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In the News this Week...
brought to you by News Editor, Roger Bray
French to start eating, drinking out againabout 1 month ago
There was hope and frustration from across the Channel today after the French Government announced restaurants, cafes and bars could re-open from Tuesday. The news will have Francophiles champing at the bit but the UK’s controversial quarantine plan – reciprocated by France for arriving Britons – will prevent them taking advantage.
The French move applies to all the country’s départements but in some zones it comes with temporary restrictions. Thus in Paris and the Île-de-France region only outside terraces will be open. This measure will stay in force until 23 June at the earliest.
Tables must be at least one metre apart. Big family lunches will be out, with no more than ten people will be allowed to share a table. Customers will have to wear masks when they move about on the premises – to visit the toilet, for example. And – disappointing for those fond of dropping into a café for a beer, a glass of wine or a quick breakfast croissant and coffee – consumption while standing will still be banned.
Pressure grows to scrap travel quarantine planabout 1 month ago
Pressure built on the Government today to think again about its plan to require travellers arriving in the UK to self isolate or enter quarantine. Nearly 80 travel industry leaders were reported to have written to Home Secretary Priti Patel urging a U-turn on the plan, which is due to take effect from 8 June. Their letter warned that it would severely stretch companies who were still having to employ staff to deal with existing customers and that other countries would reciprocate, with similar plans for tourists arriving from Britain. And they said there was “substantial merit” in the idea of “air bridges” that would allow travel between countries with low rates of COVID-19. Boris Johnson told MPs yesterday that this might be implemented from the end of June if agreements could be reached time with countries whose infection rates were at least equivalent to the UK’s.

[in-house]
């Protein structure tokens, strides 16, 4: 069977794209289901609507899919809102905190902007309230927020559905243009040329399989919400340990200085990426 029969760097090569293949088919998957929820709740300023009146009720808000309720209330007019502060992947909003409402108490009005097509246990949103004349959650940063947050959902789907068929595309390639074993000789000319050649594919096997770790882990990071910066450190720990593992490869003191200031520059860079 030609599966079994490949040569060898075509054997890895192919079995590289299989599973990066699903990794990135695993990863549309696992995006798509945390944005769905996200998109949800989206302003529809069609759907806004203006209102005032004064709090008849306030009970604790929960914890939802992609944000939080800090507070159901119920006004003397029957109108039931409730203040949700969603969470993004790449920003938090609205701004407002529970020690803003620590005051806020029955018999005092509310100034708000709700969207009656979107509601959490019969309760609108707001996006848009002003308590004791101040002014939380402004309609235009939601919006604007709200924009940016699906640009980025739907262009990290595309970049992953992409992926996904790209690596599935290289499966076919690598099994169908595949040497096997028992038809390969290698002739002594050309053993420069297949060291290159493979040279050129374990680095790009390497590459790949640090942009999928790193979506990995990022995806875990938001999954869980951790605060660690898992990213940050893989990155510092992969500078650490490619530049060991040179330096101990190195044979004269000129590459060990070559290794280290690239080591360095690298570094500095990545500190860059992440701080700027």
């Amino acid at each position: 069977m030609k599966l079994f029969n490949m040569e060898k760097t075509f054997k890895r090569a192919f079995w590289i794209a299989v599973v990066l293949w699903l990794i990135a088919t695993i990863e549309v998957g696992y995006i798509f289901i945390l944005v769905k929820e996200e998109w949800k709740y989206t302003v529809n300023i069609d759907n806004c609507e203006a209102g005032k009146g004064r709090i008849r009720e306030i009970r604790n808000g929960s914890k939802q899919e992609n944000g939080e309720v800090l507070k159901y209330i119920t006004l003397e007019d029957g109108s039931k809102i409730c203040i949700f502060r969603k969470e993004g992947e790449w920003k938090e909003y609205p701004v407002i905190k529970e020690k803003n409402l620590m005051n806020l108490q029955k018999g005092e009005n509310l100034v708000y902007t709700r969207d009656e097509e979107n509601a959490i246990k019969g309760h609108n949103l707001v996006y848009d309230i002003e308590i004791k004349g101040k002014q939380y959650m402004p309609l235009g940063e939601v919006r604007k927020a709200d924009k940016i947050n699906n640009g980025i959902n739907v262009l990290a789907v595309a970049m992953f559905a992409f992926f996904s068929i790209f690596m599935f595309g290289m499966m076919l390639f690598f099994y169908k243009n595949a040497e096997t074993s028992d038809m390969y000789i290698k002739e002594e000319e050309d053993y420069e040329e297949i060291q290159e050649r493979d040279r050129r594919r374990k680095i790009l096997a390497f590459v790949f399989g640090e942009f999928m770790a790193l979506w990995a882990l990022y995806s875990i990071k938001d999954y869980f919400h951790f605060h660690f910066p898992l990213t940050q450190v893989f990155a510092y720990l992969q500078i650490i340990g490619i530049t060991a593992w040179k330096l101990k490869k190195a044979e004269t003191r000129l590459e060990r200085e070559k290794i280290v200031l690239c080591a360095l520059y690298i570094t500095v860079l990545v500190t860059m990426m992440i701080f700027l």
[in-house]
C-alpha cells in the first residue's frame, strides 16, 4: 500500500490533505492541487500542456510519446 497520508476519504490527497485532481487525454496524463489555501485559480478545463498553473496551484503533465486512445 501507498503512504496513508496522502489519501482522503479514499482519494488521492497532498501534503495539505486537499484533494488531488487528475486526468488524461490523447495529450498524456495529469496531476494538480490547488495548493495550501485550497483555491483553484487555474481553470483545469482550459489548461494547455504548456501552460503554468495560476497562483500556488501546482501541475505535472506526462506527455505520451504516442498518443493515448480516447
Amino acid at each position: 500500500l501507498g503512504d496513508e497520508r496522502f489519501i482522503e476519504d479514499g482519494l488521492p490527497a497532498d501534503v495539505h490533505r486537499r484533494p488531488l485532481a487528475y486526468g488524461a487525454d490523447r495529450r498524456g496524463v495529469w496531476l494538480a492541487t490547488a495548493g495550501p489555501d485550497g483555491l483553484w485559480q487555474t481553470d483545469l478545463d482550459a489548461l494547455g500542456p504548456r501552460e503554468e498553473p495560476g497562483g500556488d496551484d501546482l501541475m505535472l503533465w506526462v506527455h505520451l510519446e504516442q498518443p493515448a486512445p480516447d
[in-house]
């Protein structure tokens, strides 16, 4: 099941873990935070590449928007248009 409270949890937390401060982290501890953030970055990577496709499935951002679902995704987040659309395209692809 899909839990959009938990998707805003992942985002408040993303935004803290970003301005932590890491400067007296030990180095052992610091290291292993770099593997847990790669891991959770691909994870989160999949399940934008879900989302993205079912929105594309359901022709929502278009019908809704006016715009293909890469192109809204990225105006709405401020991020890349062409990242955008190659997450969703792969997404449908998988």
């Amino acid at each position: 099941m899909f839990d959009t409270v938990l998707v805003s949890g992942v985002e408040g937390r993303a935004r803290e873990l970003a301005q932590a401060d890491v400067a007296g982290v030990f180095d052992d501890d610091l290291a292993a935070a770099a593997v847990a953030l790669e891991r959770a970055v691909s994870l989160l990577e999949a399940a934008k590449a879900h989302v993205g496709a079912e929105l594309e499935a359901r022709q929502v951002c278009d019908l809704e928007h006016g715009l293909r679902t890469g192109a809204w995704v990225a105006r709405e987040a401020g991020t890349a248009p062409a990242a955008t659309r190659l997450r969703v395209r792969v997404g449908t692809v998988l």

Meanwhile Disney plans to re-open its Florida theme parks from 11 July. Seaworld plans to re-open earlier – on 11 June. Both moves are subject to approval from the Orange County Economic Recovery Task Force.